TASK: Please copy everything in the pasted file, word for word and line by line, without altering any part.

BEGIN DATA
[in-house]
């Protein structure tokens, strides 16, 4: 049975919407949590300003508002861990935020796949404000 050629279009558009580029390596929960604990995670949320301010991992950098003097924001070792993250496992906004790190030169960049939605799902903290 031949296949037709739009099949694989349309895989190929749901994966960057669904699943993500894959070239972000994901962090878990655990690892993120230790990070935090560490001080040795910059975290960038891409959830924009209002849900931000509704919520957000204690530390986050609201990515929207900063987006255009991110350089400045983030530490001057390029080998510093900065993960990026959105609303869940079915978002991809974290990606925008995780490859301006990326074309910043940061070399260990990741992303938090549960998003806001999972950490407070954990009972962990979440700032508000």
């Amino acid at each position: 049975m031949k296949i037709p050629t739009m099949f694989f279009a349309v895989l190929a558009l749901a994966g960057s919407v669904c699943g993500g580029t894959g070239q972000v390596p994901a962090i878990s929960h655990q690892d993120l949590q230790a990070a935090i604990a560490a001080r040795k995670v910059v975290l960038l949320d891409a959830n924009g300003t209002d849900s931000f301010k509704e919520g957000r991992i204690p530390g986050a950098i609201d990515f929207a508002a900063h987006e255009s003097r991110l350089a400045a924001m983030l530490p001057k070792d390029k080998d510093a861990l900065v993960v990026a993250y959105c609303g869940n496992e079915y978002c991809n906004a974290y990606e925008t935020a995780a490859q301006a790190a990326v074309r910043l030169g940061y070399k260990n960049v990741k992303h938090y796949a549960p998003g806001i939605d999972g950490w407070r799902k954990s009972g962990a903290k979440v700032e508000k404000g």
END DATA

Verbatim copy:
[in-house]
């Protein structure tokens, strides 16, 4: 049975919407949590300003508002861990935020796949404000 050629279009558009580029390596929960604990995670949320301010991992950098003097924001070792993250496992906004790190030169960049939605799902903290 031949296949037709739009099949694989349309895989190929749901994966960057669904699943993500894959070239972000994901962090878990655990690892993120230790990070935090560490001080040795910059975290960038891409959830924009209002849900931000509704919520957000204690530390986050609201990515929207900063987006255009991110350089400045983030530490001057390029080998510093900065993960990026959105609303869940079915978002991809974290990606925008995780490859301006990326074309910043940061070399260990990741992303938090549960998003806001999972950490407070954990009972962990979440700032508000």
């Amino acid at each position: 049975m031949k296949i037709p050629t739009m099949f694989f279009a349309v895989l190929a558009l749901a994966g960057s919407v669904c699943g993500g580029t894959g070239q972000v390596p994901a962090i878990s929960h655990q690892d993120l949590q230790a990070a935090i604990a560490a001080r040795k995670v910059v975290l960038l949320d891409a959830n924009g300003t209002d849900s931000f301010k509704e919520g957000r991992i204690p530390g986050a950098i609201d990515f929207a508002a900063h987006e255009s003097r991110l350089a400045a924001m983030l530490p001057k070792d390029k080998d510093a861990l900065v993960v990026a993250y959105c609303g869940n496992e079915y978002c991809n906004a974290y990606e925008t935020a995780a490859q301006a790190a990326v074309r910043l030169g940061y070399k260990n960049v990741k992303h938090y796949a549960p998003g806001i939605d999972g950490w407070r799902k954990s009972g962990a903290k979440v700032e508000k404000g």